Renowned author, physician and educator Bernie Siegel, MD, and his long-time friend, A. (Bud) Harris Stone, author, educator and founder of The Graduate Institute, invite you to listen to their discussion about a unique Experiential Health and Healing Master of Arts degree program.

Key Topics in Experiential Health and Healing: A Dialogue Presented by The Graduate Institute

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Bernie Siegel
Bernie Siegel, MD

A. (Bud) Harris Stone
A. (Bud) Harris Stone

Renowned author, physician and educator Bernie Siegel, MD, and his long-time friend, A. (Bud) Harris Stone, author, educator and founder of The Graduate Institute, invite you to listen to their discussion about a unique Experiential Health and Healing Master of Arts degree program. Co-directed by Bernie, the program is offered by the Institute to lifelong learners who understand health and wellbeing are both a state of mind and a choice.

During this engaging, webinar attendees will learn the following:

  • What is The Graduate Institute’s mission?
  • What is the Experiential Health and Healing Master of Arts degree program?
  • How is allopathic medicine enriched by better understanding and use of other modalities?
  • How do spiritual, family and community support of patients change lives and medical outcomes?
  • And much more…!

The Graduate Institute

This free webinar is presented by The Graduate Institute to support the innate human desire to learn and the right of all to optimal health and wellbeing.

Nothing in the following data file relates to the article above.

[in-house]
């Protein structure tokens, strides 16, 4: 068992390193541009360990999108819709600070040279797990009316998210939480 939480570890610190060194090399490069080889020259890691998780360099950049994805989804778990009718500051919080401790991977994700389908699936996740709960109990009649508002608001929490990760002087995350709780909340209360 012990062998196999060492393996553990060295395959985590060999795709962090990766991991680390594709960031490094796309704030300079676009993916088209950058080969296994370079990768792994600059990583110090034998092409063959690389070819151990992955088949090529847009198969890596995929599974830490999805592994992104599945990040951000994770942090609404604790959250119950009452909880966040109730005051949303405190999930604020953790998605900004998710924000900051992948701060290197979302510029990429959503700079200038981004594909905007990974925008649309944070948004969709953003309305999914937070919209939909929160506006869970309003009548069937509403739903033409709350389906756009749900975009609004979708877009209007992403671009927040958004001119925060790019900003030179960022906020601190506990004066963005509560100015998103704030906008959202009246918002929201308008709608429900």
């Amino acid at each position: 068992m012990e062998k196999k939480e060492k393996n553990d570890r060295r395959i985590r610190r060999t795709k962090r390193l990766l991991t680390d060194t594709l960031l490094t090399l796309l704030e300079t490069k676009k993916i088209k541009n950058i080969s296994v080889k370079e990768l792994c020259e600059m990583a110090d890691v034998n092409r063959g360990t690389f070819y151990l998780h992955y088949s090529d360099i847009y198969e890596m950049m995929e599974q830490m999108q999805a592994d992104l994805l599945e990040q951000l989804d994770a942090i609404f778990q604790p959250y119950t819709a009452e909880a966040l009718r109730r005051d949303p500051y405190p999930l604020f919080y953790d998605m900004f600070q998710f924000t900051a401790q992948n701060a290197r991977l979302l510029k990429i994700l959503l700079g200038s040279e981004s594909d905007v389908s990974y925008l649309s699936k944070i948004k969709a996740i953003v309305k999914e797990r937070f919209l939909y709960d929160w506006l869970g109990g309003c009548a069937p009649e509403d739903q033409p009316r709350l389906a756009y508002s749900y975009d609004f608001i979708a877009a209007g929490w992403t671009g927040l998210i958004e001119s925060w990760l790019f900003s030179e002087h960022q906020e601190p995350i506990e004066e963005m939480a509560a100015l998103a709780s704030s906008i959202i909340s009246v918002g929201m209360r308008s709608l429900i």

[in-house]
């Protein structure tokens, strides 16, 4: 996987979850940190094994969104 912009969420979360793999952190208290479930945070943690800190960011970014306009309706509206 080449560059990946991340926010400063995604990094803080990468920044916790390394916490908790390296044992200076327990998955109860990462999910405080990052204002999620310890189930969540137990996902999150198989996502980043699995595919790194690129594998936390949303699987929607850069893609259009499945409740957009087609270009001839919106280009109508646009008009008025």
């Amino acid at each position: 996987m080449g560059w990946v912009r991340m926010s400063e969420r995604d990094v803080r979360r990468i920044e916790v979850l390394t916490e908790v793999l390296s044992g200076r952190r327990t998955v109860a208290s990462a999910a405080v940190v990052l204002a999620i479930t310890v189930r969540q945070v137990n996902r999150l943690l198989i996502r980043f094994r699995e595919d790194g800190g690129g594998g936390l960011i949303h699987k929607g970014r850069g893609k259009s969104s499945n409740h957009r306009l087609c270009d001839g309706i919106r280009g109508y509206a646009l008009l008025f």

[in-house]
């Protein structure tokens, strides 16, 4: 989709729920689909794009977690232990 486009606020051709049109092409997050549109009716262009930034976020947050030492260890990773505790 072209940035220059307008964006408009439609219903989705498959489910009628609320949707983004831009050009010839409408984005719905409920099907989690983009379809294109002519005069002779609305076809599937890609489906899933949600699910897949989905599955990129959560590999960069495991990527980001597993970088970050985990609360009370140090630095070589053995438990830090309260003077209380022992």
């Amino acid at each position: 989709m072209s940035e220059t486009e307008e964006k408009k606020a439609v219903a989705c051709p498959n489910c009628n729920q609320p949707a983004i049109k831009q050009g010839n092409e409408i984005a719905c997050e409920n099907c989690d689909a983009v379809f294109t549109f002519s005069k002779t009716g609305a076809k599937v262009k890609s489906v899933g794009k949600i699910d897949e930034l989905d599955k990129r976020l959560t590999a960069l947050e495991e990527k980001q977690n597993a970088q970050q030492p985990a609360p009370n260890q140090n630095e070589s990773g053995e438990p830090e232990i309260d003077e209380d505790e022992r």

Bernie Siegel MD

Dr. Siegel, who prefers to be called Bernie, not Dr. Siegel, was born in Brooklyn, NY. He attended Colgate University and Cornell University Medical College. He holds membership in two scholastic honor societies, Phi Beta Kappa and Alpha Omega Alpha and graduated with honors. His surgical training took place at Yale New Haven Hospital, West Haven Veteran’s Hospital and the Children’s Hospital of Pittsburgh. He retired from practice as an assistant clinical professor of surgery at Yale of general and pediatric surgery in 1989 to speak to patients and their caregivers.

In 1978 he originated Exceptional Cancer Patients, a specific form of individual and group therapy utilizing patients’ drawings, dreams, images and feelings. ECaP is based on “carefrontation,” a safe, loving therapeutic confrontation, which facilitates personal lifestyle changes, personal empowerment and healing of the individual’s life. The physical, spiritual and psychological benefits which followed led to his desire to make everyone aware of his or her healing potential. He realized exceptional behavior is what we are all capable of.